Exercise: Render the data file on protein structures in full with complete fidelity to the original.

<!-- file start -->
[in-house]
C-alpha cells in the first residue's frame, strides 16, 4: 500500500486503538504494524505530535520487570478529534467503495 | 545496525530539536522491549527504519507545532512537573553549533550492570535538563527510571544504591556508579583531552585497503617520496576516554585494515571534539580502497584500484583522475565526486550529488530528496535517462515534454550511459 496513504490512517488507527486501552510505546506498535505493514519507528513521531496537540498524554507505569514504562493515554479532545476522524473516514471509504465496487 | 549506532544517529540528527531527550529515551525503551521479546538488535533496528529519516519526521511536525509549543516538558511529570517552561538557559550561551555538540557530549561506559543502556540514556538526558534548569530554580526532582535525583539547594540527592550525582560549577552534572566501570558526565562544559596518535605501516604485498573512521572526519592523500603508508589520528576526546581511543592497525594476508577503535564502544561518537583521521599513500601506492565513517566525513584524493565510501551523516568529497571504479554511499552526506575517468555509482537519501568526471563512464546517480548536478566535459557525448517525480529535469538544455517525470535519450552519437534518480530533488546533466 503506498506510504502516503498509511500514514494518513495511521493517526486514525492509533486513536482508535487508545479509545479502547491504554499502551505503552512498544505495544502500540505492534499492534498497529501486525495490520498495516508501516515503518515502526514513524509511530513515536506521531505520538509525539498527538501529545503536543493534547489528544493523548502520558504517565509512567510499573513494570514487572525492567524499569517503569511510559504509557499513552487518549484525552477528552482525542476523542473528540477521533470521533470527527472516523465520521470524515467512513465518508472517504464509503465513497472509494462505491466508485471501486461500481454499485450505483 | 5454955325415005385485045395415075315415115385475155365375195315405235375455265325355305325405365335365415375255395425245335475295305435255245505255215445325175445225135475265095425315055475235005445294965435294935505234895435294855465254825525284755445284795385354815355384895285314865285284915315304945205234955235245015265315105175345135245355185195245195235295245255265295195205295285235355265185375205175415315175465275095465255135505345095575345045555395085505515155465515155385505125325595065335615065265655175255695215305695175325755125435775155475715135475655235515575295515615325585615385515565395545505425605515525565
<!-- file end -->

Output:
[in-house]
C-alpha cells in the first residue's frame, strides 16, 4: 500500500486503538504494524505530535520487570478529534467503495 | 545496525530539536522491549527504519507545532512537573553549533550492570535538563527510571544504591556508579583531552585497503617520496576516554585494515571534539580502497584500484583522475565526486550529488530528496535517462515534454550511459 496513504490512517488507527486501552510505546506498535505493514519507528513521531496537540498524554507505569514504562493515554479532545476522524473516514471509504465496487 | 549506532544517529540528527531527550529515551525503551521479546538488535533496528529519516519526521511536525509549543516538558511529570517552561538557559550561551555538540557530549561506559543502556540514556538526558534548569530554580526532582535525583539547594540527592550525582560549577552534572566501570558526565562544559596518535605501516604485498573512521572526519592523500603508508589520528576526546581511543592497525594476508577503535564502544561518537583521521599513500601506492565513517566525513584524493565510501551523516568529497571504479554511499552526506575517468555509482537519501568526471563512464546517480548536478566535459557525448517525480529535469538544455517525470535519450552519437534518480530533488546533466 503506498506510504502516503498509511500514514494518513495511521493517526486514525492509533486513536482508535487508545479509545479502547491504554499502551505503552512498544505495544502500540505492534499492534498497529501486525495490520498495516508501516515503518515502526514513524509511530513515536506521531505520538509525539498527538501529545503536543493534547489528544493523548502520558504517565509512567510499573513494570514487572525492567524499569517503569511510559504509557499513552487518549484525552477528552482525542476523542473528540477521533470521533470527527472516523465520521470524515467512513465518508472517504464509503465513497472509494462505491466508485471501486461500481454499485450505483 | 5454955325415005385485045395415075315415115385475155365375195315405235375455265325355305325405365335365415375255395425245335475295305435255245505255215445325175445225135475265095425315055475235005445294965435294935505234895435294855465254825525284755445284795385354815355384895285314865285284915315304945205234955235245015265315105175345135245355185195245195235295245255265295195205295285235355265185375205175415315175465275095465255135505345095575345045555395085505515155465515155385505125325595065335615065265655175255695215305695175325755125435775155475715135475655235515575295515615325585615385515565395545505425605515525565